Tackling loneliness 

While everyone can feel lonely at times, some experiences of older age may make it more likely, such as retirement, bereavement, health problems or living alone. 

Charity Independent Age offers lots of tips to help older people feel more connected. For example, pharmacy staff may know that an older customer has suffered a bereavement and could suggest they reach out to family, friends or neighbours for a chat. If it seems like they’d rather talk to someone who isn’t close to them, there are organisations that can help. Age UK has a befriending scheme that can organise chats with someone regularly over the phone or face-to-face, and charity The Silver Line has a free helpline providing emotional support and advice to older people.

In more desperate circumstance, Jacquie says elderly patients should be encouraged to “speak to a mental health professional as loneliness leads to feelings of depression or anxiety”.

Fending off flu

Flu is such a common winter ailment that many people mistakenly believe that it isn’t something to worry about, but it comes with increased risks for older people. Immune systems decline with age which puts older adults at higher risk of serious flu and flu-related complications, including pneumonia and hospitalisation.

Since community pharmacies have become one of the central service providers for the annual seasonal flu and Covid vaccinations, pharmacy teams can remind customers that as well as offering them flu jabs in the pharmacy, pharmacists can also administer them at a patient’s home or care home setting to improve the accessibility of vaccination to those housebound.

“All people over 65 years of age are eligible for a free flu vaccination funded by the NHS,” says Jacquie, “and as elderly people are more susceptible to the flu virus it is important to encourage vaccination amongst this population. The vaccine used for this age group is the Adjuvanted Quadrivalent Influenza Vaccine (aQIV) which has an added ingredient to boost the immunological response to the vaccine as peoples’ immune systems weaken with age.”

Seasonal vaccinations – recommendations for older people

All adults aged 65 years and over will be offered a Covid booster vaccine this winter, and The Joint Committee on Vaccination and Immunisation (JCVI) also advises primary course vaccinations should be offered to individuals in the above cohorts who have not had any previous doses. They should receive a single dose of the Covid vaccine during the campaign period.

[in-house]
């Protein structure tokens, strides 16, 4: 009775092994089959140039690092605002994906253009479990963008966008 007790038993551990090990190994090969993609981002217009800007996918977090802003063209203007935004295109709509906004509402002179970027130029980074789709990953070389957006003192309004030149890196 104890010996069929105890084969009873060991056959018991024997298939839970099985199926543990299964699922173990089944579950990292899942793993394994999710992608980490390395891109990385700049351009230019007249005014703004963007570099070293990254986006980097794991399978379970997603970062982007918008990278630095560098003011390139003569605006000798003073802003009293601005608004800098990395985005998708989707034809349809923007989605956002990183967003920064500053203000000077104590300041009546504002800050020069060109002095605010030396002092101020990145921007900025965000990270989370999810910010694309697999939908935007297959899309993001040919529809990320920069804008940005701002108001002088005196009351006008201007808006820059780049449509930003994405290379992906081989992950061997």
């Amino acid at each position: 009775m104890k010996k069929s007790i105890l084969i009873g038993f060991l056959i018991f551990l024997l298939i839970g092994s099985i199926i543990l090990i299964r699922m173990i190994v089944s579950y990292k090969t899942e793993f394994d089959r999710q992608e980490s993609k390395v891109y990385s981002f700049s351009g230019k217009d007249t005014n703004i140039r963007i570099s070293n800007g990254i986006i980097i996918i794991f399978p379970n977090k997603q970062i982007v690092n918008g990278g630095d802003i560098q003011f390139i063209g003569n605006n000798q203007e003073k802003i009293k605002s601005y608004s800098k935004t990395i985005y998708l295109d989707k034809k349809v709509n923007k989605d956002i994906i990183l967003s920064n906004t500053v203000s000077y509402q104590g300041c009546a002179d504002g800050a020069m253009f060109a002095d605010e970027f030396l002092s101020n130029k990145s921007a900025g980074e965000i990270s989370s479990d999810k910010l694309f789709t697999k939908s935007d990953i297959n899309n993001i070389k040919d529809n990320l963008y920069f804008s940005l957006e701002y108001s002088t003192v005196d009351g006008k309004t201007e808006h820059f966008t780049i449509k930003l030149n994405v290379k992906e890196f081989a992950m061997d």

All adults aged 65 years and over will also be offered a free flu vaccination, with anyone who turns 65 years by 31 March 2024 eligible for both vaccinations.

Shingles protection

Shingles (herpes zoster) is a viral infection that affects sensory nerves and the skin surface served by those nerves (the dermatomes). It is a reactivation of a previous chickenpox infection and is more likely to occur in older people, predominantly affecting those over 70 years of age.

Early diagnosis and prompt treatment with aciclovir can reduce the severity and duration of shingles, but actively encouraging eligible patients to have the shingles vaccine is a key public health intervention. 

From September 2023 the provision of shingles vaccine by the NHS will change, with the Shingrix two-dose vaccine replacing Zostavax for all patient cohorts. Shingrix can be safely given at the same time as the influenza vaccine.

Check out the latest Training Matters CPD module on the management of shingles.

Shingles is a viral infection and is very common in those over 70.

“All adults aged 65 years and over will be offered a Covid booster vaccine this winter”

Fall prevention 

Expert advice from pharmacy teams doesn’t just stop with encouraging older people to stay active, as there are some more specific health topics that elderly customers need to pay attention to.

Falls are a particular problem, with unaddressed fall hazards in the home estimated to cost the NHS in England around £435 million, according to the Government’s Office for Health Improvement and Disparities.